3. Dwyer, Ellen, Homes for the Mad: Life Inside Two Nineteenth-Century Asylums (New Brunswick, 1987), 150–51Google Scholar; U.S. Bureau of the Census, Insane and Feeble-Minded in Hospitals and Institutions 1904 (Washington, D.C., 1906), 37Google Scholar; idem., Insane and Feeble Minded in Institutions 1910 (Washington, D.C., 1915), 59; idem., Patients in Hospitals for Mental Disease, 1923 (Washington, D.C., 1926), 36; Dayton, Neil A., New Facts on Mental Disorders: Study of 89,190 Cases (Springfield, Ill., 1940), 414–29.Google Scholar

4. Malzberg, Benjamin, “A Statistical Analysis of the Ages of First Admissions to Hospitals for Mental Disease in New York State,” Psychiatric Quarterly 20 (1949): 344–66CrossRefGoogle Scholar; idem., “A Comparison of First Admissions to the New York Civil State Hospitals During 1919–1921 and 1949–1951,” ibid. 28 (1954): 312–19; New York State Department of Mental Hygiene, Annual Report, 42 (19391940): 174–75Google Scholar; Goldhamer, Herbert and Marshall, Andrew W., Psychosis and Civilization: Two Studies in the Frequency of Mental Disease (Glencoe, Ill., 1953), 54, 91Google Scholar; American Psychiatric Association, Report on Patients Over 65 in Public Mental Hospitals (Washington, D.C., 1960), 5.Google Scholar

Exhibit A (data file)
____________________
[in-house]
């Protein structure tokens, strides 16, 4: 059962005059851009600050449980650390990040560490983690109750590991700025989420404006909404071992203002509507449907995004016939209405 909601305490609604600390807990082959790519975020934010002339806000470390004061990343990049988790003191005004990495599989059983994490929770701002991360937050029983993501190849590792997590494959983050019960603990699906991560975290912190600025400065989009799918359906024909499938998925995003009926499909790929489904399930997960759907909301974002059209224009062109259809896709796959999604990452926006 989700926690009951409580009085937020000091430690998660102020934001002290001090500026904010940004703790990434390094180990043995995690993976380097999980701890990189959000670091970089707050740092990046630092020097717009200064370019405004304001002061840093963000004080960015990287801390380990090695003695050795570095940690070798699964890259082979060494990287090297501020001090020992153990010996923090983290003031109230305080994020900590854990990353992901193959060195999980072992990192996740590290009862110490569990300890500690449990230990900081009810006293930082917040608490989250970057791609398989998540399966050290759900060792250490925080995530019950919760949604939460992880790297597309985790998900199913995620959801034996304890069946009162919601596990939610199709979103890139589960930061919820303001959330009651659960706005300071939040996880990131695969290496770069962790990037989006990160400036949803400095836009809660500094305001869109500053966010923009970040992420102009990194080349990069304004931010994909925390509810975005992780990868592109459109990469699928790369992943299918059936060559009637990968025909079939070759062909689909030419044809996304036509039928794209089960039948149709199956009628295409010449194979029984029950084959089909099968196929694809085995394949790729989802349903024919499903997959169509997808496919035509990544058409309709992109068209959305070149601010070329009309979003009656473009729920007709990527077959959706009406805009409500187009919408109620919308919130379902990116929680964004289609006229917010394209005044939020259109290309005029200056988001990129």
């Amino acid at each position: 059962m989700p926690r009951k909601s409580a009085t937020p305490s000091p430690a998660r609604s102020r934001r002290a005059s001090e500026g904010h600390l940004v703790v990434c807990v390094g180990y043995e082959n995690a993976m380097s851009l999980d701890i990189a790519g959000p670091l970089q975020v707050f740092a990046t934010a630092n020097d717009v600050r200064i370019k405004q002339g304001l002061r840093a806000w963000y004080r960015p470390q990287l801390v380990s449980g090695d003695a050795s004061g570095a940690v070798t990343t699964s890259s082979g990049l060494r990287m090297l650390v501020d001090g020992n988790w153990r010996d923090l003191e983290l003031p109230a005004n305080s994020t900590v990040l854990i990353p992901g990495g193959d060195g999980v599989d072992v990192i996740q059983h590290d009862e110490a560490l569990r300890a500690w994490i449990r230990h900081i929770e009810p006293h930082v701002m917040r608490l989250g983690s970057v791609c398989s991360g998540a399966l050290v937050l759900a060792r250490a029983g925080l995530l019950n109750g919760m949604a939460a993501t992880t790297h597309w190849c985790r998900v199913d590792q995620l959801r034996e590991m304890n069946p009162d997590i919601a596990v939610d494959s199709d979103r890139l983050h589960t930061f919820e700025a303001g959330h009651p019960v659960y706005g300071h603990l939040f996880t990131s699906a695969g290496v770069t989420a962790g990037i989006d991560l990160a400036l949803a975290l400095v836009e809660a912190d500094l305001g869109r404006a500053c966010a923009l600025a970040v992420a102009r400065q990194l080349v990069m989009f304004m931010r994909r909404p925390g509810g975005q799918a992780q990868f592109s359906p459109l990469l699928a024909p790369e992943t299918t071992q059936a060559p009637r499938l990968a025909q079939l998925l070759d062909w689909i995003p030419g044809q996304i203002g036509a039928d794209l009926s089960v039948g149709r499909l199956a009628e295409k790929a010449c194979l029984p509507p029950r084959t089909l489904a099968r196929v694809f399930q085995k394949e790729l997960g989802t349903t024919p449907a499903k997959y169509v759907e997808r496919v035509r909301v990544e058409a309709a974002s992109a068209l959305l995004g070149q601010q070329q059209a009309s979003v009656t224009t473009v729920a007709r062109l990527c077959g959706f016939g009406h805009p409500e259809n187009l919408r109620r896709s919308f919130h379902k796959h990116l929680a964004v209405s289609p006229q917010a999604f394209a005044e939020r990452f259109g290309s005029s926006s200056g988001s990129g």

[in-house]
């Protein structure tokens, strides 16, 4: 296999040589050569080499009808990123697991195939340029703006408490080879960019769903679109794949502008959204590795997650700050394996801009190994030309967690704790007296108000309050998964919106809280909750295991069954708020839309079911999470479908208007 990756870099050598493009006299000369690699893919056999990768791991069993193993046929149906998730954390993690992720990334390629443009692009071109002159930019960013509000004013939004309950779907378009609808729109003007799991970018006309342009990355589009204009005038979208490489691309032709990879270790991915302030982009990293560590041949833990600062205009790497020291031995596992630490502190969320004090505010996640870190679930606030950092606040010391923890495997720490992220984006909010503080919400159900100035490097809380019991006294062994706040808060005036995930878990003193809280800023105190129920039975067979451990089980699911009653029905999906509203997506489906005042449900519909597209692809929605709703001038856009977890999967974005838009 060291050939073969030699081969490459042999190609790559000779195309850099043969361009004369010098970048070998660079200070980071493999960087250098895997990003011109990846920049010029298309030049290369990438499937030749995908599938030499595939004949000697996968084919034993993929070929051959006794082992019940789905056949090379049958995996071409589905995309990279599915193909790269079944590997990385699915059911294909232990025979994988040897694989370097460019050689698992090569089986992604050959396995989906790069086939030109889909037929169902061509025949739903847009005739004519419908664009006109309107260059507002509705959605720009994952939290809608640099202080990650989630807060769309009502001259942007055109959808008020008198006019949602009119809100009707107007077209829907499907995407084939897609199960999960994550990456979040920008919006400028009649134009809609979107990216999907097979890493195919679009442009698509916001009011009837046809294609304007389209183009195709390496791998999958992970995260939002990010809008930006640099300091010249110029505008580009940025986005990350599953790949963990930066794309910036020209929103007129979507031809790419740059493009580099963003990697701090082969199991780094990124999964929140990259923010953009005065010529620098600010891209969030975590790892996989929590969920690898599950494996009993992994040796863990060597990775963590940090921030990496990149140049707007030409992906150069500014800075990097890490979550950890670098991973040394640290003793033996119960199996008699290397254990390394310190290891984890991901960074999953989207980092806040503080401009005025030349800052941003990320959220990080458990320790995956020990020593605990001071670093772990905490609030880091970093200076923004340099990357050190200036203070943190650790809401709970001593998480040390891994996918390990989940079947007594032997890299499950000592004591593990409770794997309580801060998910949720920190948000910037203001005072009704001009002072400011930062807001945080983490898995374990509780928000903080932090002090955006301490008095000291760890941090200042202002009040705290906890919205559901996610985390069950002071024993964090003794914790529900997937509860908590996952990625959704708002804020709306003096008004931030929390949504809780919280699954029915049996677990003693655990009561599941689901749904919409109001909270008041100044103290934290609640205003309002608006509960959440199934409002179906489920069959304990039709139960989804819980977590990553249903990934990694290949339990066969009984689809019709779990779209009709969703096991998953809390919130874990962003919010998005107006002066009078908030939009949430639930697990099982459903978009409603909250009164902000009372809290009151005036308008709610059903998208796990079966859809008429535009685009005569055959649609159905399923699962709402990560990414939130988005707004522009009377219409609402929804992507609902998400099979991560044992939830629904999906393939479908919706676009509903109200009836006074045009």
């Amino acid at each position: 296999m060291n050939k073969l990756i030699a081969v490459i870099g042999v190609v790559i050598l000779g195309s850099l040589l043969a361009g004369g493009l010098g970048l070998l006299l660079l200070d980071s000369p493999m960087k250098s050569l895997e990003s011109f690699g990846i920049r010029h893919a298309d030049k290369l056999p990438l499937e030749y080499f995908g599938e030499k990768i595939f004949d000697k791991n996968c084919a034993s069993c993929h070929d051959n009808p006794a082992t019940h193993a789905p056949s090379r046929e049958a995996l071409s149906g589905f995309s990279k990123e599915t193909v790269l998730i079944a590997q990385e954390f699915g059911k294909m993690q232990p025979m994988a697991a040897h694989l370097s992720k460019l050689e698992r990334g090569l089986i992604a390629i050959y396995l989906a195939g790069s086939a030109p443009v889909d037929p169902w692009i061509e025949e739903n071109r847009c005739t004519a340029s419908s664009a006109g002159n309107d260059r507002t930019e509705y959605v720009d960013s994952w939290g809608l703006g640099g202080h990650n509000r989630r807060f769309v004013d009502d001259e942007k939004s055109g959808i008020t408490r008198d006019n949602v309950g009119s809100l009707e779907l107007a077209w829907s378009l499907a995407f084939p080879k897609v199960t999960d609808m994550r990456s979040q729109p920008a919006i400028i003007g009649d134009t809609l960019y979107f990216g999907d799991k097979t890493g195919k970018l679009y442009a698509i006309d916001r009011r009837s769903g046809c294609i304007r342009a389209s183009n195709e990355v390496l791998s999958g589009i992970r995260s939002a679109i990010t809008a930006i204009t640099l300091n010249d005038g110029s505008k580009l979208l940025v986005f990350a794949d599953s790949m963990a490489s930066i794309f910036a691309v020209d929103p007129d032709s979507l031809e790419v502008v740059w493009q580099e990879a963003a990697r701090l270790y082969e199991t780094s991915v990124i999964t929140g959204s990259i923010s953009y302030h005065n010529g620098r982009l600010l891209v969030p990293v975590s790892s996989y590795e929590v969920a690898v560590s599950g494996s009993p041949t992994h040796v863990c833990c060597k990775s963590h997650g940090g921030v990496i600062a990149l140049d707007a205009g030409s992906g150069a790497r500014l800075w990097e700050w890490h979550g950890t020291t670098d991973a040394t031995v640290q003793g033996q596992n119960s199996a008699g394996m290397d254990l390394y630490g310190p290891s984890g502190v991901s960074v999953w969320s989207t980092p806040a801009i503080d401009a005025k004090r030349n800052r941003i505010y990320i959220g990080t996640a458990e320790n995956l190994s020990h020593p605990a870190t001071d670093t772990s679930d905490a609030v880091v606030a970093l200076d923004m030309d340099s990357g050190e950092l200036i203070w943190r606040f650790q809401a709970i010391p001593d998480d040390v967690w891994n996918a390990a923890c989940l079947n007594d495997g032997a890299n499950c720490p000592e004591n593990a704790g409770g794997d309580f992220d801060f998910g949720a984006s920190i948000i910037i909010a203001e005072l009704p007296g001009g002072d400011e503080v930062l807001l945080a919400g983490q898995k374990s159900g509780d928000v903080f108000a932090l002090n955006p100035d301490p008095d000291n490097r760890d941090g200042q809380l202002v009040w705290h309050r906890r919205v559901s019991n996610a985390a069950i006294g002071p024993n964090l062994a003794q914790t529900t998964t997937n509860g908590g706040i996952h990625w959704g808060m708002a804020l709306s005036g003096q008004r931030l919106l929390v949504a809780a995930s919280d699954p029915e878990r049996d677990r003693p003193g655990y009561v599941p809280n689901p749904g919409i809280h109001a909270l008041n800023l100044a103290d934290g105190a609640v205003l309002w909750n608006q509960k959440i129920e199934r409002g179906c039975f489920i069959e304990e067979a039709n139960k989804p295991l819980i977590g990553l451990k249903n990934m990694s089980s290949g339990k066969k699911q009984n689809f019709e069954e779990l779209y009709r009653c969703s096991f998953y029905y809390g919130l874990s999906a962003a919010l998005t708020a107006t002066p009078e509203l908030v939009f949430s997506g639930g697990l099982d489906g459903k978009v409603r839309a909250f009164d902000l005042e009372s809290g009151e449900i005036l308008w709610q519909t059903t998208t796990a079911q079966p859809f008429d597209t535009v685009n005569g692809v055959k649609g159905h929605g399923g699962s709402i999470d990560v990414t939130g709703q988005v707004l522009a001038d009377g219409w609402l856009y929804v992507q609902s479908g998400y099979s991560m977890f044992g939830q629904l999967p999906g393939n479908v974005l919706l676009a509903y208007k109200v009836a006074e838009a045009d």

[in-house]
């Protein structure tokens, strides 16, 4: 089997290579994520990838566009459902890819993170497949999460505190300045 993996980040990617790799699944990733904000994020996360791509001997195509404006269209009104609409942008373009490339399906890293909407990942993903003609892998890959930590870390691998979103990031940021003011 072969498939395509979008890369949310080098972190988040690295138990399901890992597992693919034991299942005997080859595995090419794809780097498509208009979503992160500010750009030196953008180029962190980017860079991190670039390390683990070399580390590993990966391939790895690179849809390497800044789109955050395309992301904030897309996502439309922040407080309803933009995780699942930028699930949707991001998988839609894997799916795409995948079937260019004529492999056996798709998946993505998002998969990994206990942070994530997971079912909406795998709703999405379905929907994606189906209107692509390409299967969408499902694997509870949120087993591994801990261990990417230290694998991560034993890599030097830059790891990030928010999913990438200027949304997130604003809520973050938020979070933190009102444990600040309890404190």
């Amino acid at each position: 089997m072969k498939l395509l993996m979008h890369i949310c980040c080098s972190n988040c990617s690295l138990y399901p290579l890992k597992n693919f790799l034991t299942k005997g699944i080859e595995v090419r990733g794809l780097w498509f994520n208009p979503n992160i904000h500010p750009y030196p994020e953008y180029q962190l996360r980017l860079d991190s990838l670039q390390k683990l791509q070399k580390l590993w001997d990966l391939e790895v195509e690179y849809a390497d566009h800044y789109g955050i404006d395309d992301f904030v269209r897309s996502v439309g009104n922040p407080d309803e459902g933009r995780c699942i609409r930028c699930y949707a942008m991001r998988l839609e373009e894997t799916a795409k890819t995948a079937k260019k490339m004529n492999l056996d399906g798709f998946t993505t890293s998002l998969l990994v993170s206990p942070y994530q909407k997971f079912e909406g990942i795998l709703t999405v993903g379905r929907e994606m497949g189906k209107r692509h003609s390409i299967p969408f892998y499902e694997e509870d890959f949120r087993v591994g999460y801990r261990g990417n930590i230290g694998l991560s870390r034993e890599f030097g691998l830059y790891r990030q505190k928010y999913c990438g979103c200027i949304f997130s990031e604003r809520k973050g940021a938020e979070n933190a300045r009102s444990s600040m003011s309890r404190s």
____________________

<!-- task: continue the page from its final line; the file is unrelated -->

5. Statistics compiled from U.S. Bureau of the Census, Patients in Hospitals for Mental Disease 1923, and Mental Patients in State Hospitals 1926 and 1927 (Washington, D.C., 1930)Google Scholar, Patients in Mental Hospitals 1940 (Washington, D.C., 1943)Google Scholar, and Kramer, Morton, Psychiatric Services and the Changing Institutional Scene, 1950–1985 (DHEW Publication No. [ADM] 76–374: Washington, D.C.: Government Printing Office, 1977), 75.Google Scholar

6. Grob, From Asylum to Community, passim.

7. The most famous included Albert Q. Maisel, “Bedlam 1946,” Life 20 (May 6, 1946): 103–18; Wright, Frank L., Out of Sight Out of Mind (Philadelphia, 1947)Google Scholar; Gorman, Mike, “Oklahoma Attacks Its Snakepits,” Reader's Digest 53 (September 1948): 139–60Google Scholar; and Deutsch, Albert, The Shame of the States (New York, 1948)Google Scholar. Ward's, Mary Jane novel The Snake Pit (New York, 1946)Google Scholar, was subsequently made into a famous motionpicture in 1948.